“Health is a large word. It embraces not the body only, but the mind and spirit as well; and not today’s pain or pleasure alone, but the whole being and outlook of man.” ~James H. West
Remember being really young and having that toothpaste that makes pink spots on your teeth if you missed a spot while brushing? And all those rubber duckies and dinosaur shaped washcloths for bath time? We grow up learning how to take care of ourselves physically. Hygiene is taught in school. It’s highly encouraged for us all to brush our teeth at least twice a day, and shower daily, and parents spend copious amounts of time teaching children how to do these tasks on their own. It is not uncommon for a close person in your life to tell you that you have a funny odor and need to take care of yourself better. When you’re bleeding, you know to put a bandaid over the injury.
While I do not blame people for teaching these skills, I enjoy feeling as clean as the next person, it is striking to me that while physical hygiene is so built into the curriculum of life, mental hygiene is not. There is nothing built into our schedule to take care of our mind. What is mental hygiene exactly, and why is it so important? Mental hygiene is taking care of your mind, and preventing various mental health diagnoses through education, public health, and early treatment. The first time I was confronted with mental health issues is when a fellow peer committed suicide when I was in eighth grade. I remember feeling so at a loss, so sad for his family, and so confused as to how someone could be so lonely and upset that they could resort to that. Looking back, I clearly understand how that could happen and why people feel that is their only way out. But I do not remember our school talking to us about what happened. There was no grief counseling, no prevention, no education about what occurred – just a lot of silence and denial. Who is that protecting or helping? Not the kid’s friends, or family. Not the people who are also severely depressed. Not the bright eyed, bushy tailed students who would continue to ignore these issues until faced with them head on at a later stage. What would I have suggested for the next time? Offering support, explaining that there is no explanation, educating students about mental health issues that may lead to this in the future. While it is important to know how to wash our hands, it’s also important to understand that we won’t always feel joyful and gracious. Sometimes people will tease us, sometimes others close to us argue, those you trust may disappoint you, you will trip and fall while ice-skating, you will burn your last serving of Annie’s macaroni and cheese. And in those moments, we need skills to get through the moment(s) and also to know that these moments are normal and it’s important to express what you are feeling. I remember so vividly that on the first day of kindergarten, everyone at my table got pretty purple folders and I got a plain white one. I remember feeling so hurt when the other girls teased me for my folder color. And thankfully, I have the kind of supportive and loving parents who knew that although a white folder isn’t the end of the world, it was upsetting to me and that feeling was valid.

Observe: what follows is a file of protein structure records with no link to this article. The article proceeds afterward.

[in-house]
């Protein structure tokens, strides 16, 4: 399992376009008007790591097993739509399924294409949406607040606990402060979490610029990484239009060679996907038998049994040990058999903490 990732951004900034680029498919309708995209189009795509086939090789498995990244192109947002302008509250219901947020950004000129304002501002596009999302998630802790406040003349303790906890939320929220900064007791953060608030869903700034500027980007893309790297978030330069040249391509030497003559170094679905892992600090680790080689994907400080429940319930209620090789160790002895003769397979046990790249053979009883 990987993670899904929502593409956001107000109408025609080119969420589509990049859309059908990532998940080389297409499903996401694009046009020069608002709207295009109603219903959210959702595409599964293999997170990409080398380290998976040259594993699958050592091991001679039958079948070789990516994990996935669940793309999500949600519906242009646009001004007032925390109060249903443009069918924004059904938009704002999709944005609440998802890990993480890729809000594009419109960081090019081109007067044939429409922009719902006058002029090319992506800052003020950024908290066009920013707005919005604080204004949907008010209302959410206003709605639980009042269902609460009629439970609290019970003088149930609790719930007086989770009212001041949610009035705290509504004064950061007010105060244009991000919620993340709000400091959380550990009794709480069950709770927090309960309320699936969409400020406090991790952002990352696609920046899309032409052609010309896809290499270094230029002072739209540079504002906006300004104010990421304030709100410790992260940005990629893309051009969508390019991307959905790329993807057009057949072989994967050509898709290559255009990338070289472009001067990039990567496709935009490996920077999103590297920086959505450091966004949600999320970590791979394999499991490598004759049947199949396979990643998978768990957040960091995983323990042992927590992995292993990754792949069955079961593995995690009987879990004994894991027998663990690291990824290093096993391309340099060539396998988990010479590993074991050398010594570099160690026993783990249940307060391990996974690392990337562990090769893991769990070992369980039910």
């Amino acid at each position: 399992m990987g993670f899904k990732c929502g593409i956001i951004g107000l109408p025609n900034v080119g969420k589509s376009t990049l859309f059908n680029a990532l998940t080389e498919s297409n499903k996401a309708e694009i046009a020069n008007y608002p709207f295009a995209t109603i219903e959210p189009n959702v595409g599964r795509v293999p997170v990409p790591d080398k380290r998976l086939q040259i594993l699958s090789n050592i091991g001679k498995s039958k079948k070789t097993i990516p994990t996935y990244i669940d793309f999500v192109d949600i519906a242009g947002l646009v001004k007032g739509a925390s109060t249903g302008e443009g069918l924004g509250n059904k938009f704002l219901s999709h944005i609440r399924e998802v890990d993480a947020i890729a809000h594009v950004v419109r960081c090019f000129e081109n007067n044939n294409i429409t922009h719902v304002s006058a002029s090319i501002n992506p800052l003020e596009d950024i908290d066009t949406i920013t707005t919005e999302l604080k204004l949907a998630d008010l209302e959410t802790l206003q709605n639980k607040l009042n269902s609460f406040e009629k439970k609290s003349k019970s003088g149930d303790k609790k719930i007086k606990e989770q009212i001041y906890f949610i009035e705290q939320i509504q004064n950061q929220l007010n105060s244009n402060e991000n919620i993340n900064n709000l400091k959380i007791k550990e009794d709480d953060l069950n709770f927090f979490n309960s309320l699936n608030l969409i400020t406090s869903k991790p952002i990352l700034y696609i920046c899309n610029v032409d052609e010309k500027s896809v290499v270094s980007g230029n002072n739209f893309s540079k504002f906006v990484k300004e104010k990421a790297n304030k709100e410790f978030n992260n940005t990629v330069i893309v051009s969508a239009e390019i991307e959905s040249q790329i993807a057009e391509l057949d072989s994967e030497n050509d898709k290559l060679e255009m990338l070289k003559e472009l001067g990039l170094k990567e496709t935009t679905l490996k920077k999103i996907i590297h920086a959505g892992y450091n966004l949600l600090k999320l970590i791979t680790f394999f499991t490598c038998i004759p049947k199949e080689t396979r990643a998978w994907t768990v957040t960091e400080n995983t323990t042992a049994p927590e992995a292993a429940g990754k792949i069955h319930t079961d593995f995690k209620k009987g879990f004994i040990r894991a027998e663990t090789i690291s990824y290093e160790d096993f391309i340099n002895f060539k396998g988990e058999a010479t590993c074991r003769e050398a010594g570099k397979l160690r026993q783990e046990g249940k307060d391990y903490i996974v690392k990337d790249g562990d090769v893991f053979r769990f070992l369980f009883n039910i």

So how can we practice mental hygiene, and how do we help the kiddos in our lives do the same? Go for walks. Take a bubble bath. Journal. Take the time to tell people in your life why you appreciate them. Sit in the sun, listen to the rain. Read a really awesome book. Put on Rent and allow yourself to cry. Take up a new hobby, like knitting or painting. Stretch. Hug a friend. Squeeze a stressball. Pet a dog. Explain to your kids that just like some people have broken arms, sometimes people have something broken in their brain and while it may not be visible, it’s just as painful. Teach them empathy. Teach them compassion.
How do you choose to practice mental hygiene?